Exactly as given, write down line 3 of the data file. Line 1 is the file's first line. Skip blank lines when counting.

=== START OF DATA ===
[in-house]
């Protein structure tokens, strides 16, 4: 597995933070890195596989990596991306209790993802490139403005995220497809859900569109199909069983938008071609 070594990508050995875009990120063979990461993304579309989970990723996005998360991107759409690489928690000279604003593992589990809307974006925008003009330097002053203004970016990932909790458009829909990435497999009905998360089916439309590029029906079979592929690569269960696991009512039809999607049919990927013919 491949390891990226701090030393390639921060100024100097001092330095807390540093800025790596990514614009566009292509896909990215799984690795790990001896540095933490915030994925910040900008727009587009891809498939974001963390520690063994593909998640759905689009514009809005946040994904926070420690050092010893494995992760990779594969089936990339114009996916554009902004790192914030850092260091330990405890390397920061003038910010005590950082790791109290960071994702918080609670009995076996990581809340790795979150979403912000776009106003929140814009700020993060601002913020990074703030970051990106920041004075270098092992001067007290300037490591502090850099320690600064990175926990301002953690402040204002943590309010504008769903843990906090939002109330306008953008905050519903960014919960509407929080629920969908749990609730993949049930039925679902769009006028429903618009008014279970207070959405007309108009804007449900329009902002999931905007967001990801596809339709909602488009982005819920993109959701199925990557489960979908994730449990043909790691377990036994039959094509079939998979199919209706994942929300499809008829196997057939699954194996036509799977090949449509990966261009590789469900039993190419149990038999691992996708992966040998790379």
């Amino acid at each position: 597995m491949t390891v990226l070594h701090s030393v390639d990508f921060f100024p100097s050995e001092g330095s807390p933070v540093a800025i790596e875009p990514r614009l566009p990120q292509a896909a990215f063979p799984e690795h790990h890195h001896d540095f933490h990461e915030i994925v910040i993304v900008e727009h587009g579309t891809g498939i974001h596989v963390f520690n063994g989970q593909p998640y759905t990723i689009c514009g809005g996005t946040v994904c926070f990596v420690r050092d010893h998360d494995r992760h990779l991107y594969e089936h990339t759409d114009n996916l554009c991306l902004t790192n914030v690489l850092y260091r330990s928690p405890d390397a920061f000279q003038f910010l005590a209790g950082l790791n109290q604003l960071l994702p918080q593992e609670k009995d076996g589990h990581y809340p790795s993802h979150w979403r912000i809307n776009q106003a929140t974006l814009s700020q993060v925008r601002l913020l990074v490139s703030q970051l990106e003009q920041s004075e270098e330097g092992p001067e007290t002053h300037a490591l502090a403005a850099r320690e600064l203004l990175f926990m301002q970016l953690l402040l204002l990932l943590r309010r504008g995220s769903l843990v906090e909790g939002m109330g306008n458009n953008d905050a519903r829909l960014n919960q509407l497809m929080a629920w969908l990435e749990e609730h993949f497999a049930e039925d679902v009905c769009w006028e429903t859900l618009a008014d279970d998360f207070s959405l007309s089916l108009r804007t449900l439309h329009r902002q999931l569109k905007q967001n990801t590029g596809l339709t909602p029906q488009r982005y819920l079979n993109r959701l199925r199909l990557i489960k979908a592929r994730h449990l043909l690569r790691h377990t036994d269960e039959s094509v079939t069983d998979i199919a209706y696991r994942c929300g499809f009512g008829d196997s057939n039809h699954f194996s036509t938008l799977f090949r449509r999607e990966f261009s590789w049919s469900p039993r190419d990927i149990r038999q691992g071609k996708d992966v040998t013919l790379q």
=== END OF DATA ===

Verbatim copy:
């Amino acid at each position: 597995m491949t390891v990226l070594h701090s030393v390639d990508f921060f100024p100097s050995e001092g330095s807390p933070v540093a800025i790596e875009p990514r614009l566009p990120q292509a896909a990215f063979p799984e690795h790990h890195h001896d540095f933490h990461e915030i994925v910040i993304v900008e727009h587009g579309t891809g498939i974001h596989v963390f520690n063994g989970q593909p998640y759905t990723i689009c514009g809005g996005t946040v994904c926070f990596v420690r050092d010893h998360d494995r992760h990779l991107y594969e089936h990339t759409d114009n996916l554009c991306l902004t790192n914030v690489l850092y260091r330990s928690p405890d390397a920061f000279q003038f910010l005590a209790g950082l790791n109290q604003l960071l994702p918080q593992e609670k009995d076996g589990h990581y809340p790795s993802h979150w979403r912000i809307n776009q106003a929140t974006l814009s700020q993060v925008r601002l913020l990074v490139s703030q970051l990106e003009q920041s004075e270098e330097g092992p001067e007290t002053h300037a490591l502090a403005a850099r320690e600064l203004l990175f926990m301002q970016l953690l402040l204002l990932l943590r309010r504008g995220s769903l843990v906090e909790g939002m109330g306008n458009n953008d905050a519903r829909l960014n919960q509407l497809m929080a629920w969908l990435e749990e609730h993949f497999a049930e039925d679902v009905c769009w006028e429903t859900l618009a008014d279970d998360f207070s959405l007309s089916l108009r804007t449900l439309h329009r902002q999931l569109k905007q967001n990801t590029g596809l339709t909602p029906q488009r982005y819920l079979n993109r959701l199925r199909l990557i489960k979908a592929r994730h449990l043909l690569r790691h377990t036994d269960e039959s094509v079939t069983d998979i199919a209706y696991r994942c929300g499809f009512g008829d196997s057939n039809h699954f194996s036509t938008l799977f090949r449509r999607e990966f261009s590789w049919s469900p039993r190419d990927i149990r038999q691992g071609k996708d992966v040998t013919l790379q």